Know the story of the Flint water crisis charges dropped for 7 former officials in the detailed news below.
Two former state health officials, who were blamed for Legionnaires’ disease deaths, were among seven individuals implicated in the Flint water scandal whose felony charges were dismissed on Tuesday by a Michigan judge.
After the Michigan Supreme Court stated in June that a different judge acting as a one-person grand jury lacked the authority to issue indictments, the dismissal was significant but not entirely unexpected.
The attorney general’s office tried to just send the cases to Flint District Court and turn them into criminal complaints, which is the usual way to file felony charges in Michigan. Judge Elizabeth Kelly turned them down. It was a desperate attempt to keep the ship afloat.
“From the beginning, everything resulting from the invalid indictments is irreconcilably tainted.”Simply put, no valid charges exist,” Kelly stated.
Rick Snyder, a former Republican governor, is unaffected by Kelly’s decision. This is only because another judge is handling his case and he was charged with two misdemeanors, including willful neglect of duty. However, a procedure that the Supreme Court deemed invalid led to his indictment. October 26 is his next court date.
In 2014, Snyder-appointed Flint managers began using the Flint River to save money while a new pipeline to Lake Huron was being built. This was done while the city was out of a regional water system. However, the corrosive qualities of the river water were not diminished by treatment. For more than a year, the system was tainted by lead from old pipes.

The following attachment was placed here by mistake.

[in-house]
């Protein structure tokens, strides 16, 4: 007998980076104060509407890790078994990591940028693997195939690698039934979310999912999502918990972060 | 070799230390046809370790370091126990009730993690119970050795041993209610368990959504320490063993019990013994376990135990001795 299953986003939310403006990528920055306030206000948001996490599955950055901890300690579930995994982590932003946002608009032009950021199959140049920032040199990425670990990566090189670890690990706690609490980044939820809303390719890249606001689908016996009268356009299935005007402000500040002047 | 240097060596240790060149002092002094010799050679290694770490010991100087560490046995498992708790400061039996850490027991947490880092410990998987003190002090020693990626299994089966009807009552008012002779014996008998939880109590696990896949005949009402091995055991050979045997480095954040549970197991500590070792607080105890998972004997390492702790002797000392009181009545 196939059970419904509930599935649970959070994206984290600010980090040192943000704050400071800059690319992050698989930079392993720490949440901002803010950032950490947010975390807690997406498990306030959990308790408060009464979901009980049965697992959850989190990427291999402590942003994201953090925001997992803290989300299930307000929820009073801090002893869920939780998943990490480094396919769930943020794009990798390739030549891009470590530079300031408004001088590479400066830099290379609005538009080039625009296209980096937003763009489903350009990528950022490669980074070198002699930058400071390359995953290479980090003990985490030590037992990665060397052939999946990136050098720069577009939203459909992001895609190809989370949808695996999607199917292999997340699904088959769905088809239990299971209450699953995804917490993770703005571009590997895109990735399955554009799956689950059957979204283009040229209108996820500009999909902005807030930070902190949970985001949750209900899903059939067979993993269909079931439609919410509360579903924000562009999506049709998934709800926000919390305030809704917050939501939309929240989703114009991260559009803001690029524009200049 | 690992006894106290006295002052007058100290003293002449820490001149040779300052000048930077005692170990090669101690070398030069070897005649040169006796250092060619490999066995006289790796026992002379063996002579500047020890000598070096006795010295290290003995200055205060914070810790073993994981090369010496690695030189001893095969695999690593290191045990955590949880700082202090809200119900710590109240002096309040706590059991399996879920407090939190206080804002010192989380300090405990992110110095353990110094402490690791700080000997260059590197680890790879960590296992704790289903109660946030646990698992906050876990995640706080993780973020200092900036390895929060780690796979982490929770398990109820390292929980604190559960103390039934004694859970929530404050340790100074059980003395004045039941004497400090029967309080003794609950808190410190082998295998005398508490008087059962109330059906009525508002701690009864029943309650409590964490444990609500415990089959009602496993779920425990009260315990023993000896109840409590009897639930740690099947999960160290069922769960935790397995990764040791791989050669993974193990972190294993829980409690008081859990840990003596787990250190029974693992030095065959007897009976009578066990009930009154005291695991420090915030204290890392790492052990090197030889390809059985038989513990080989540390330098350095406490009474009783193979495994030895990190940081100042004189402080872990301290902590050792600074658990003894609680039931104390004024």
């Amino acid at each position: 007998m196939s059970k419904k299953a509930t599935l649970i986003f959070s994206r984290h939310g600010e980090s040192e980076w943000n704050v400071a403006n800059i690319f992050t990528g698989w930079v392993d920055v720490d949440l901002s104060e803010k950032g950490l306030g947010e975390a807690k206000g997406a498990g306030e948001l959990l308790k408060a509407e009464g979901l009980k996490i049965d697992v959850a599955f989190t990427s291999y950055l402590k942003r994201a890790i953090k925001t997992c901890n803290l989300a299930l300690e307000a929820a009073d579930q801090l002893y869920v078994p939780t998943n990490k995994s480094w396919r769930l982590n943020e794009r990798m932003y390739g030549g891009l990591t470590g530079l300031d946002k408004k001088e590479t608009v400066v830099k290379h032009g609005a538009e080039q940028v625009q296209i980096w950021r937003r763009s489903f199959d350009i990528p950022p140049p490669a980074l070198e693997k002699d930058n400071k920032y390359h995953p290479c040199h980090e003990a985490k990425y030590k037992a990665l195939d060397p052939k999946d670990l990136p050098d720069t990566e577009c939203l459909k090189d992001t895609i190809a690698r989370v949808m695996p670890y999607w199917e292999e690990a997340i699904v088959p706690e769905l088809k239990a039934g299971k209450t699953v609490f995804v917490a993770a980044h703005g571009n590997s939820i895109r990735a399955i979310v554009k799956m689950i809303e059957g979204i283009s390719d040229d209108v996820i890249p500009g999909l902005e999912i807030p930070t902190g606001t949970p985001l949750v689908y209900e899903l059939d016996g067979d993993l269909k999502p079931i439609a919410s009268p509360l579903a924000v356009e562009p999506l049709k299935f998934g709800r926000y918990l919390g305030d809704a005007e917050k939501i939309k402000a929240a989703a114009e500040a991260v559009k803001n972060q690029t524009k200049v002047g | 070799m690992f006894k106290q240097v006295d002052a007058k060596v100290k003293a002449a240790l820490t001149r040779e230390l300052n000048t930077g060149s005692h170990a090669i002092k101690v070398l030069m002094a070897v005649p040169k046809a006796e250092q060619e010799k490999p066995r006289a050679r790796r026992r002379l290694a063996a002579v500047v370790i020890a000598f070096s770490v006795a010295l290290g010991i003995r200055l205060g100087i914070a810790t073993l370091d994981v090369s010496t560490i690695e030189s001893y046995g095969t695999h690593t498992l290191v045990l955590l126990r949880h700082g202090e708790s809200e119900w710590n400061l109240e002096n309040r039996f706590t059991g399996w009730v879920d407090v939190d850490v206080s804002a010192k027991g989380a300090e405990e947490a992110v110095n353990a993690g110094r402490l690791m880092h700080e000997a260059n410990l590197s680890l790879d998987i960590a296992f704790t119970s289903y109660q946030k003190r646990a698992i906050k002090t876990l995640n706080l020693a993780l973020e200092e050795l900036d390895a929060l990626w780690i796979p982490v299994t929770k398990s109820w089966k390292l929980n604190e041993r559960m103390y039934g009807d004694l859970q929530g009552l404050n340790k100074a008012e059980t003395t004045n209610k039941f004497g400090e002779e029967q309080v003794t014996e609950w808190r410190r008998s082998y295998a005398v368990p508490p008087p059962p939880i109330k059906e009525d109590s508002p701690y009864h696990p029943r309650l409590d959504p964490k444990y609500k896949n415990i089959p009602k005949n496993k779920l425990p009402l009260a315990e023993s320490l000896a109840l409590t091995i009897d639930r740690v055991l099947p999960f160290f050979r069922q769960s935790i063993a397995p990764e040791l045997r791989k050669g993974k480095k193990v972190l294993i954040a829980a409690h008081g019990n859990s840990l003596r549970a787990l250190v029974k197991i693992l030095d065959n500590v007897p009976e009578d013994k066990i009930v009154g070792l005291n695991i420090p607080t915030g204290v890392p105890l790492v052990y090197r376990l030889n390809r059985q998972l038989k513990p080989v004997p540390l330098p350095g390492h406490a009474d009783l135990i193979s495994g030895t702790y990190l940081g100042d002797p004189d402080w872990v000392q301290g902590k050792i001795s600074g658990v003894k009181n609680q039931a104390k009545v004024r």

The Michigan Civil Rights Commission questioned whether the water switch and dismissal of complaints in the majority-Black city would have occurred in a white, prosperous community, and stated that it was the result of systemic racism.
After its most recent defeat, the attorney general’s office lashed out at the courts, claiming that Flint residents had been defeated by “well-connected, wealthy individuals with political power and influence.”
The statement read, “There are not sufficient words to express the anger and disappointment felt by our team, who have spent years working on this case only to see it thwarted based upon a new interpretation of a nearly century-old law.”
However, the fact that the Supreme Court’s summer opinion was unanimous was not mentioned by the prosecution. The office of the attorney general only stated that it will “continue its pursuit of justice for Flint.” It did not specify what will happen next.
In addition to lead contamination, the outbreak of Legionnaires’ disease, which typically spreads through cooling systems, was attributed to the Flint River water.
In nine deaths linked to Legionnaires, former
Eden Wells and former state health director Nick Lyon were charged with involuntary manslaughter. They were accused of failing to notify the Flint area of the outbreak promptly.
Kelly’s decision was praised by Lyon’s attorneys, who also urged the attorney general’s office to end a “misguided prosecution.”